March 20th, 2018
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Lost & Found

Lost & Found, February 2015
by Brooke Davis

Featuring: Karl; Agatha Pantha; Millie Bird
311 pages
ISBN: 0525954686
EAN: 9780525954682
Kindle: B00KWG609C
Paperback / e-Book
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"A lonely senior befriends a child"

Fresh Fiction Review

Lost & Found
Brooke Davis

Reviewed by Clare O'Beara
Posted January 15, 2015

Literature and Fiction | Fiction

A girl who is fascinated by death and a man whose wife has died are the main characters in this arty read. LOST AND FOUND skips around from person to person, also incorporating a week in the life of an elderly woman Agatha who never leaves her house, and various other eccentrics.

Karl is referred to as a touch typist, but he does not own a keyboard; he drums his fingers on surfaces to help him think out his words. After a chapter detailing his marriage and wife's death, we find him in a police station because he has absconded from a senior care home. Millie meanwhile is a child who takes her gumboots for a walk in the park, stares at dead dogs and keeps tight hold of a book about dead things. She fastens on to phrases people around her say, and wonders if it really is possible to die happy. She wants to travel, and so does Karl.

The author Brooke Davis wrote LOST & FOUND as part of her PhD in Creative Writing in Western Australia. The style will not suit everyone so I recommend reading a sample chapter before deciding to buy for yourself or a friend. This is Brooke Davis's first novel and I was amused by the five pages of acknowledgements at the end in which I thought she revealed more about herself than did the book.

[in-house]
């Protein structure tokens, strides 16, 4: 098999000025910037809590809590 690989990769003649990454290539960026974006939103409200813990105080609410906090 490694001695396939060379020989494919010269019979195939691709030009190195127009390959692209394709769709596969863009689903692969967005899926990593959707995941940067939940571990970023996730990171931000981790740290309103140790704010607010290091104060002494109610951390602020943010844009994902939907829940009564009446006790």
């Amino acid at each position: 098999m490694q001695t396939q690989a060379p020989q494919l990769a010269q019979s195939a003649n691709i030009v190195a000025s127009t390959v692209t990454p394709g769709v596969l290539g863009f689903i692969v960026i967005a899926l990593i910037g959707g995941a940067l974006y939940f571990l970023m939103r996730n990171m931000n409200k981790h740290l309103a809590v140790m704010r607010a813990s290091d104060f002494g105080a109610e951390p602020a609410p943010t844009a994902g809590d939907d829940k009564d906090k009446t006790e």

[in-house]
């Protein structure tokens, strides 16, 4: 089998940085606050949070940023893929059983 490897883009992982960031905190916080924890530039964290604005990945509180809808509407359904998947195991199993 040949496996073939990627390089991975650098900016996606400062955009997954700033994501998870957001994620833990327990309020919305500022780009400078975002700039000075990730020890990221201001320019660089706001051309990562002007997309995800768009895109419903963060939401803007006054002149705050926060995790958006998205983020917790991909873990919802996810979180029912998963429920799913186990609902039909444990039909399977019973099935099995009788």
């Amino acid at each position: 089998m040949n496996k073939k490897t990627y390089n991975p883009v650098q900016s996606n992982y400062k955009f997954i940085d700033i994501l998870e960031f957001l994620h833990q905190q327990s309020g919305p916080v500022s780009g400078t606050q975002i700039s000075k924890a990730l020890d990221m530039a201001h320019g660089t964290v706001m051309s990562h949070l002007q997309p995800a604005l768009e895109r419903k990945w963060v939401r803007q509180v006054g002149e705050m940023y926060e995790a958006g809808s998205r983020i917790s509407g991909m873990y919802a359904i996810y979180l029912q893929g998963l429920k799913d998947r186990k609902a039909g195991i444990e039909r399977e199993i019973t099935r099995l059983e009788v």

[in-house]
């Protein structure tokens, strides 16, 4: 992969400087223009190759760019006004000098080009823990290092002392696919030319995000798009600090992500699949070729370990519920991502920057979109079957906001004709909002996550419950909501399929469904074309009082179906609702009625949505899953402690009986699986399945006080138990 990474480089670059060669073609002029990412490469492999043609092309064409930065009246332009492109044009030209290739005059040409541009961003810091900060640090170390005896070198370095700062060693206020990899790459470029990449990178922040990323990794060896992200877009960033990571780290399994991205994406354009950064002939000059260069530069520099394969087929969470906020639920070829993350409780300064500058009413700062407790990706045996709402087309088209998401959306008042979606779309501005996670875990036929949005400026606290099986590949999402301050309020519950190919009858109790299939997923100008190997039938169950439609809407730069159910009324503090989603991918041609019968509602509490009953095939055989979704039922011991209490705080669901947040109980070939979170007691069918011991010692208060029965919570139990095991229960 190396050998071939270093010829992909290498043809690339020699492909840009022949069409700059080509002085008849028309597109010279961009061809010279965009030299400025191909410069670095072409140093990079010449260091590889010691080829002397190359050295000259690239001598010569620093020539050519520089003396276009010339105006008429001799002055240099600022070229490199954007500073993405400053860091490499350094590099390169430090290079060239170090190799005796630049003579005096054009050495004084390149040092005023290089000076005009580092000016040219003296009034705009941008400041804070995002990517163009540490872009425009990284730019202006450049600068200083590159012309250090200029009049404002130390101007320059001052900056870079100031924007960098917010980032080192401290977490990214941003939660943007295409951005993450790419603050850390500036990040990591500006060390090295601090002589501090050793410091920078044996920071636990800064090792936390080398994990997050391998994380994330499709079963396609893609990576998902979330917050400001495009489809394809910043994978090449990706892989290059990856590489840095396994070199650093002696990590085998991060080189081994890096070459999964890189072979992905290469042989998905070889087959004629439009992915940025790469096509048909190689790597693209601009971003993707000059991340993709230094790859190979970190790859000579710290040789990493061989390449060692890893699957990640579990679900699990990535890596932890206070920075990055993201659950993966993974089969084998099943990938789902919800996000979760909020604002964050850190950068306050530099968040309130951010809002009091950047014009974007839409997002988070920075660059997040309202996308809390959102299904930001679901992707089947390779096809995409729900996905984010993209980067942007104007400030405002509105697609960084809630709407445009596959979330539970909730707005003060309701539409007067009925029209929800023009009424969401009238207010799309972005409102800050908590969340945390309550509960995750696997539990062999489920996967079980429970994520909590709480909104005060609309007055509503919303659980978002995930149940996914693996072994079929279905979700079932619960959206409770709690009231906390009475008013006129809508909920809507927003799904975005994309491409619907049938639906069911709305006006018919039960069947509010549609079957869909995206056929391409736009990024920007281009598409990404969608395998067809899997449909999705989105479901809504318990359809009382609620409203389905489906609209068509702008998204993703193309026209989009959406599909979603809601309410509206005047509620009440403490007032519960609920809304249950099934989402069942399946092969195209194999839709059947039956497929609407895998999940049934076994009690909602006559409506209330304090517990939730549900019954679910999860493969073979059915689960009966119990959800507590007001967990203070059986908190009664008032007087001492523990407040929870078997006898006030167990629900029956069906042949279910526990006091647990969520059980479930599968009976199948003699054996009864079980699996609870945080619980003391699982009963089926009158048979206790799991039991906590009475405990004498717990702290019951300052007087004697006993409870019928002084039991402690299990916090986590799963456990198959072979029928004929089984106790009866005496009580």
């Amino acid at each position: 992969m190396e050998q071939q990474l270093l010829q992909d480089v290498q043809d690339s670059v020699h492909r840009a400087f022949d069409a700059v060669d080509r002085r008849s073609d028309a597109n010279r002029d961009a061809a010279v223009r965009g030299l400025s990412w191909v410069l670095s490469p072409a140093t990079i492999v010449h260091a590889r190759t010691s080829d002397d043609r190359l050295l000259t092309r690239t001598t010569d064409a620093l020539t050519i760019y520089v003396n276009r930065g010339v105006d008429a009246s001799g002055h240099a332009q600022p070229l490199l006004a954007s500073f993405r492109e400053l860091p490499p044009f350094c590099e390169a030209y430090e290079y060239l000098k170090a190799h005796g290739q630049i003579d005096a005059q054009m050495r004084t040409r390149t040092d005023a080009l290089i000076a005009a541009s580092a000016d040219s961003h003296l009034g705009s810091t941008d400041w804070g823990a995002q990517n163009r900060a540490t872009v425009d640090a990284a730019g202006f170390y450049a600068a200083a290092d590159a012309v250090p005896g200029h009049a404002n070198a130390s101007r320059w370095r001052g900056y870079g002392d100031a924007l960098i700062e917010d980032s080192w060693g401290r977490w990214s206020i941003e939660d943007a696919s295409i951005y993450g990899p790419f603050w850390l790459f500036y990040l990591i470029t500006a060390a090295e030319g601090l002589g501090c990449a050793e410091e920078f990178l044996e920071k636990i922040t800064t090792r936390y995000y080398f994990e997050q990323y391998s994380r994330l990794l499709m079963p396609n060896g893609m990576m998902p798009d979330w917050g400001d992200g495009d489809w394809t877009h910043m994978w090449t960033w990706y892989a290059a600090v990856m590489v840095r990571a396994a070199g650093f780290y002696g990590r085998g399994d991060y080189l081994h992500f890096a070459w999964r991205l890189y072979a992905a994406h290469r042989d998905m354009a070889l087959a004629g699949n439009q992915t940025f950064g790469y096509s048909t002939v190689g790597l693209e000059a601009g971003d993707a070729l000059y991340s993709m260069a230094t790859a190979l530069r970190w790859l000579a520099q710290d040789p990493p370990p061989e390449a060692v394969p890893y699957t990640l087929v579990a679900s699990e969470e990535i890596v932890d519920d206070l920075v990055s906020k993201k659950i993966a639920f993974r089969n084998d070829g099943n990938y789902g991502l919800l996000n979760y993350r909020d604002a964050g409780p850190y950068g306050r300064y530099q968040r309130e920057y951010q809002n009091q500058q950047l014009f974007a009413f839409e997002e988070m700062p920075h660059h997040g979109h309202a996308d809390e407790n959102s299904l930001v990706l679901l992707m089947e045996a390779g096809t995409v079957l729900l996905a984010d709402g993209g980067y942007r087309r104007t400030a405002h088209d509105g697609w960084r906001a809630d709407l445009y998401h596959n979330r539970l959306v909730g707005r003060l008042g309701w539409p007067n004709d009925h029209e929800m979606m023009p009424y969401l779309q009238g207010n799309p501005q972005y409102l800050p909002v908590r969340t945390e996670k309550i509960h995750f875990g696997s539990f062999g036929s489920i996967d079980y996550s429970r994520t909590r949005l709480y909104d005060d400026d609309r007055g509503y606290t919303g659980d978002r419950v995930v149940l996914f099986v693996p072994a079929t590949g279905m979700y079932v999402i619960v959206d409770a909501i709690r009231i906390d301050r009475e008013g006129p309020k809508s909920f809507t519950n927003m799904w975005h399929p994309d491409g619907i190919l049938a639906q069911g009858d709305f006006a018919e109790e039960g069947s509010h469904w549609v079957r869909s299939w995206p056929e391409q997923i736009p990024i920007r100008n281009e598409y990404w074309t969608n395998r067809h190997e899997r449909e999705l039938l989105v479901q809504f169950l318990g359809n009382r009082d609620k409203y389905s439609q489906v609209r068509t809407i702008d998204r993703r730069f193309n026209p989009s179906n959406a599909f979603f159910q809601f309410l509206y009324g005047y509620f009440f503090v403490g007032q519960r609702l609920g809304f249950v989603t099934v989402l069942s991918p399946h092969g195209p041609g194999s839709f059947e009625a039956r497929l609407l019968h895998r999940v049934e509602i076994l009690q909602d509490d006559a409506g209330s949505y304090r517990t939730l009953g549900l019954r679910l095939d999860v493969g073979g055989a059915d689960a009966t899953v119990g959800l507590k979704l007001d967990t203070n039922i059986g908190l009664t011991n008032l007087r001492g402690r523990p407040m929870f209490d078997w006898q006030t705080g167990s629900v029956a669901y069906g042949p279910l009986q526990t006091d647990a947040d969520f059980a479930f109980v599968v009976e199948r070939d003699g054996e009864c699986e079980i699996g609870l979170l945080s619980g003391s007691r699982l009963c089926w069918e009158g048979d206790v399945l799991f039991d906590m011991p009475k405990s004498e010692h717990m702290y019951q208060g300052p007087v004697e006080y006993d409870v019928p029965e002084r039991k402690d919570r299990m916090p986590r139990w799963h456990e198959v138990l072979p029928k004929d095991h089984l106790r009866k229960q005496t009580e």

If you're into experimental writing and feel that seniors and children have a lot in common, such as being told what to do by everyone else, LOST & FOUND may well suit your taste.

Learn more about Lost & Found


An irresistible debut novel about the wisdom of the very young, the mischief of the very old, and the magic that happens when no one else is looking

Millie Bird, seven years old and ever hopeful, always wears red gumboots to match her curly hair. Her struggling mother, grieving the death of Millie’s father, leaves her in the big ladies’ underwear department of a local store and never returns.

Agatha Pantha, eighty-two, has not left her house—or spoken to another human being—since she was widowed seven years ago. She fills the silence by yelling at passersby, watching loud static on TV, and maintaining a strict daily schedule.

Karl the Touch Typist, eighty-seven, once used his fingers to type out love notes on his wife’s skin. Now that she’s gone, he types his words out into the air as he speaks. Karl’s been committed to a nursing home, but in a moment of clarity and joy, he escapes. Now he’s on the lam.

Brought together at a fateful moment, the three embark upon a road trip across Western Australia to find Millie’s mother. Along the way, Karl wants to find out how to be a man again; Agatha just wants everything to go back to how it was.

Together they will discover that old age is not the same as death, that the young can be wise, and that letting yourself feel sad once in a while just might be the key to a happy life.

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